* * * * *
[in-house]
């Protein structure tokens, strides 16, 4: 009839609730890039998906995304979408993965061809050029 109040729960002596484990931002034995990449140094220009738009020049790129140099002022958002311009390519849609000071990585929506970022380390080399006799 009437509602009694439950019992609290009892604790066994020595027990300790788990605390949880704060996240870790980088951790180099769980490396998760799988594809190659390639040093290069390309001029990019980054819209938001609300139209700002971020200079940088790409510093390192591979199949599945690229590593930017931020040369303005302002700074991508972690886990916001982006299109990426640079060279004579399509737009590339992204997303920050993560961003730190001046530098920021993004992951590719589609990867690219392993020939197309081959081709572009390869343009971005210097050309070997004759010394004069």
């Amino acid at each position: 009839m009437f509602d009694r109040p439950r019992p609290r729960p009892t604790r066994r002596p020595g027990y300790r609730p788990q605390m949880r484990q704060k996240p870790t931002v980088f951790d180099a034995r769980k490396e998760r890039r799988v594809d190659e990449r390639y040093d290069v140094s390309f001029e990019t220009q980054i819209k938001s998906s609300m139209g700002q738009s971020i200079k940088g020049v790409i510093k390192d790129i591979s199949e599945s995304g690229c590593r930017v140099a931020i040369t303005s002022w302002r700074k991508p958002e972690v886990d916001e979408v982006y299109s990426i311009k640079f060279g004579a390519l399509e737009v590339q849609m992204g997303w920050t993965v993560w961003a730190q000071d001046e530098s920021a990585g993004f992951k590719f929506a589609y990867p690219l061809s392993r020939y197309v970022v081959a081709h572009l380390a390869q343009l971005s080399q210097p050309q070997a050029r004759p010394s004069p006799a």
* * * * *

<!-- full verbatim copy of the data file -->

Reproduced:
[in-house]
């Protein structure tokens, strides 16, 4: 009839609730890039998906995304979408993965061809050029 109040729960002596484990931002034995990449140094220009738009020049790129140099002022958002311009390519849609000071990585929506970022380390080399006799 009437509602009694439950019992609290009892604790066994020595027990300790788990605390949880704060996240870790980088951790180099769980490396998760799988594809190659390639040093290069390309001029990019980054819209938001609300139209700002971020200079940088790409510093390192591979199949599945690229590593930017931020040369303005302002700074991508972690886990916001982006299109990426640079060279004579399509737009590339992204997303920050993560961003730190001046530098920021993004992951590719589609990867690219392993020939197309081959081709572009390869343009971005210097050309070997004759010394004069």
């Amino acid at each position: 009839m009437f509602d009694r109040p439950r019992p609290r729960p009892t604790r066994r002596p020595g027990y300790r609730p788990q605390m949880r484990q704060k996240p870790t931002v980088f951790d180099a034995r769980k490396e998760r890039r799988v594809d190659e990449r390639y040093d290069v140094s390309f001029e990019t220009q980054i819209k938001s998906s609300m139209g700002q738009s971020i200079k940088g020049v790409i510093k390192d790129i591979s199949e599945s995304g690229c590593r930017v140099a931020i040369t303005s002022w302002r700074k991508p958002e972690v886990d916001e979408v982006y299109s990426i311009k640079f060279g004579a390519l399509e737009v590339q849609m992204g997303w920050t993965v993560w961003a730190q000071d001046e530098s920021a990585g993004f992951k590719f929506a589609y990867p690219l061809s392993r020939y197309v970022v081959a081709h572009l380390a390869q343009l971005s080399q210097p050309q070997a050029r004759p010394s004069p006799a």